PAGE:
I am moved by the exquisiteness, almost painful, of Rogier van der Weyden's tiny Annunciation, of Jan van Eyck's drawing of Saint Barbara and his Madonna of the Fountain no less small, and of course, the Bruges Master's Madonna and Child in a Church. I think too of all those moments in Flemish paintings-in the deep recesses of the landscape, woods, fields, cities, markets filled with people-when I am invited within to savor the details of daily life and the intricacies of the least of God's creatures. Each of these paintings, so small in scale, contains a majesty: a grandeur of space, a monumental massing of forms, a lyrical and glowing color, or a surpassing luminosity. They are done with such a loving fineness of touch and so consummate a degree of craft!

I study the small panels by Simone Martini, the Crucifixion and the Deposition, with their massed figures locked into the gold ground Newly cleaned and gleaming, they draw me physically in toward them. With my face but five inches from the panel, the light reflects so powerfully from the gold leaf and the color that my eyes feel irradiated. A feeling of marvelous recognition sweeps over me. So that's how it was! That is how it was meant to be seen and felt...a visionary and blinding moment! God will have spoken through it!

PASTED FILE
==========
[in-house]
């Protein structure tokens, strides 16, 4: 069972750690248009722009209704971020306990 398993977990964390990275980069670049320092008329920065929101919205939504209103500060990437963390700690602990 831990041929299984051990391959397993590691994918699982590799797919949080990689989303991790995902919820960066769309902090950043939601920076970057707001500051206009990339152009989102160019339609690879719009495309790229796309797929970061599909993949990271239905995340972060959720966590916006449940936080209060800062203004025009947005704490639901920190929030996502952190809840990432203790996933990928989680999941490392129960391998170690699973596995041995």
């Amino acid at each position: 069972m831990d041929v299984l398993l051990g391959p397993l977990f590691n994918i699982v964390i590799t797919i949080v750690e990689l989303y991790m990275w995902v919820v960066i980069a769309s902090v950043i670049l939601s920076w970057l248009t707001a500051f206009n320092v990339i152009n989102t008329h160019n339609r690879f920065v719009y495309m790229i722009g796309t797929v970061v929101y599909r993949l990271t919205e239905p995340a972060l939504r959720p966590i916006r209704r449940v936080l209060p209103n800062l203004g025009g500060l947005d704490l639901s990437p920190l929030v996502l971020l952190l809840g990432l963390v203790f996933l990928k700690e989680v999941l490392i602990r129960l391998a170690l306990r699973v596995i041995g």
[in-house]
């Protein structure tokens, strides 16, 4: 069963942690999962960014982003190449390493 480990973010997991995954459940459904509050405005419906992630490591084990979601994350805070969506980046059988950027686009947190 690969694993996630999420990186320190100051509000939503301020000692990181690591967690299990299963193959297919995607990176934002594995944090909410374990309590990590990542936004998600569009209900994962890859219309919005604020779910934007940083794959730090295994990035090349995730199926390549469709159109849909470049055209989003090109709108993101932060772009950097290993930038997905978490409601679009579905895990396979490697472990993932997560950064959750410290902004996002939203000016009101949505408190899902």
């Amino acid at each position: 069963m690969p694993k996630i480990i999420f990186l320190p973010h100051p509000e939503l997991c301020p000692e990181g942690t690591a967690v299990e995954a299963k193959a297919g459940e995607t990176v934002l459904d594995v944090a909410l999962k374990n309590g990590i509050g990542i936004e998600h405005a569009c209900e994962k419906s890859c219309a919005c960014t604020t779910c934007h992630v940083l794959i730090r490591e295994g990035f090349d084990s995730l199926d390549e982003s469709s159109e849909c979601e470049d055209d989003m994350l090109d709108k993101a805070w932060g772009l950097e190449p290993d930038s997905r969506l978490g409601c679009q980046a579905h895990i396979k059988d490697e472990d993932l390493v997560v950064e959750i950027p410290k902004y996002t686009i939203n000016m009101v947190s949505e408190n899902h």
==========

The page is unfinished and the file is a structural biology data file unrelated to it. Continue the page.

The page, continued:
What do these paintings have when compared to the heroic scale of Michelangelo's ceiling? To the majestic Rubenses? The great Rembrandts? What is the effect of such incredible technique in such small works? Each painting is of such an intimacy, is so focused and concentrated, contains so intense a mystery, that it becomes prodigious within itself. Because of its size it acquires an uncanny density and weight of meaning. I long to hold the painting, to contain a whole world in my hand Possession. To look at it, into it, is to close off all other aware nesses, all other relationships, to look at it as one looks at the beloved in an intense moment of feeling. The tiny scale is magical. It is an though a sorcerer has made the world in miniature and by that reduction has eliminated all coarseness.

In these minute dreams of perfection, size denies substance. They are surely spiritual objects, telescoping inwards, conflating, microcosmically surreal. They open out into a grandness in which I am encompassed. In these paintings I hold the world in my hand, marveling that they are larger than myself. ●  TO TOP